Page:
Researchers from Japan have discovered potential traces of the first life forms on Earth in rocks in Canada. In their analysis of graphite particles, scientists found remnants of organisms that date back, as they believe, more than 4 billion years.
"Observed carbon isotopes suggest that carbonate fixation occurred approximately four gigayears ago," Sano said. "This extended the record of life by 150 million years," he added.
This suggestion prompts new theories about how living organisms managed to survive severe environment conditions as previously it had been considered that no organisms could have emerged during that period because the meteorites would have destroyed them.
One of the key points here is the debate among scientists whether life originated in shallow waters or in the deep ocean, Matthew Dodd, a PhD student and geochemist at University College London, told Radio Sputnik.
According to him, the latest theory would better explain how living organisms escaped the harmful impact of meteorites and other environmental factors.
"It is actually very interesting to know whether life originated in the deep or shallow water environment because in the shallow water environment they [living organisms] would be most affected by these meteorite impacts, which would have turned up and obliterated a lot of the surface environment. So, therefore a lot of scientists like to think that life originated in a much deeper water environment where it would be more shielded from harmful rays from the sun as well as meteorite impacts," Dodd told Radio Sputnik.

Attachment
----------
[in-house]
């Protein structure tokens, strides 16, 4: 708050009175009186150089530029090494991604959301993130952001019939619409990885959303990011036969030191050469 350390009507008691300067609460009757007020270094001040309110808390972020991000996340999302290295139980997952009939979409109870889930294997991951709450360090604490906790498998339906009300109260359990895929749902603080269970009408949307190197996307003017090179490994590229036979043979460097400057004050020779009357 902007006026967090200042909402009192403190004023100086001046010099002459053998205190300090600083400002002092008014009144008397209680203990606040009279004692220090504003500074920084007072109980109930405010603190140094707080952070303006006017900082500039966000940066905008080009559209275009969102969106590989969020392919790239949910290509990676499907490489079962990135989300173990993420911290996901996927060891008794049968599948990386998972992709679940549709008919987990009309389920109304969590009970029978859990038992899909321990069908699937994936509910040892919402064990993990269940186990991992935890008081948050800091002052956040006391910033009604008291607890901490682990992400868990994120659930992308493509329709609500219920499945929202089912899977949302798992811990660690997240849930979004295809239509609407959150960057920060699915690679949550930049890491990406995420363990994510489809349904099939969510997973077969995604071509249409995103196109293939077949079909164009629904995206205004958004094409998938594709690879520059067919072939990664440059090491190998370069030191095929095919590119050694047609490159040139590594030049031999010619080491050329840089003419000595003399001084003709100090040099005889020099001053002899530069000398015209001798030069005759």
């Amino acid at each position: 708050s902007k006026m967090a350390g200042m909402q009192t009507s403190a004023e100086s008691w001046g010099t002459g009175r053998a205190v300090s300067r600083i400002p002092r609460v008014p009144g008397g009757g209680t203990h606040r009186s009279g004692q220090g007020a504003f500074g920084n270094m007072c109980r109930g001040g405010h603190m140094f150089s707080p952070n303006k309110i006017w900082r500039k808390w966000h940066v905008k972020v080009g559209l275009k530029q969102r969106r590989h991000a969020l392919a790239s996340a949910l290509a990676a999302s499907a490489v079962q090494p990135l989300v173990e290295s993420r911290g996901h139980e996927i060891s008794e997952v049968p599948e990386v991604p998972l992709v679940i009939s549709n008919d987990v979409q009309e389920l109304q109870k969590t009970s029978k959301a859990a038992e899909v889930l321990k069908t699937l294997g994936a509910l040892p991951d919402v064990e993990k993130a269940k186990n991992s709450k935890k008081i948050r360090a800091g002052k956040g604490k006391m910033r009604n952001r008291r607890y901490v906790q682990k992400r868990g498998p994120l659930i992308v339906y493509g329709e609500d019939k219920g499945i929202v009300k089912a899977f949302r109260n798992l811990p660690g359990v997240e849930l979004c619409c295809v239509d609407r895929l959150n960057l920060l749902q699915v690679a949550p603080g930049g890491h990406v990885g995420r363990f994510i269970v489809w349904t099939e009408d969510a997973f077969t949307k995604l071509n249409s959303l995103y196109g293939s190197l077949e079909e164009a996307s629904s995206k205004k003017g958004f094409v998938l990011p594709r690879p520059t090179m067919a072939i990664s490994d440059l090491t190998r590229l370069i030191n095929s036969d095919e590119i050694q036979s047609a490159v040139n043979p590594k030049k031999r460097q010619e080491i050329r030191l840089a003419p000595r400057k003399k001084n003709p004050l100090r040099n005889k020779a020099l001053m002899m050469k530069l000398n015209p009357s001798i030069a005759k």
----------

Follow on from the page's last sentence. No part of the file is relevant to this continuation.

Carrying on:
According to Dodd, the new research is breakthrough in terms of discovering potential traces of the first life forms on Earth.
"It pushes back the date to when we think life originated on Earth to around 4 billion years ago and this is a period in the solar system history which was very chaotic with frequent bombardment from meteorites. It really gives testament about the conditions [in which] life could have originated and evolved under," Dodd said.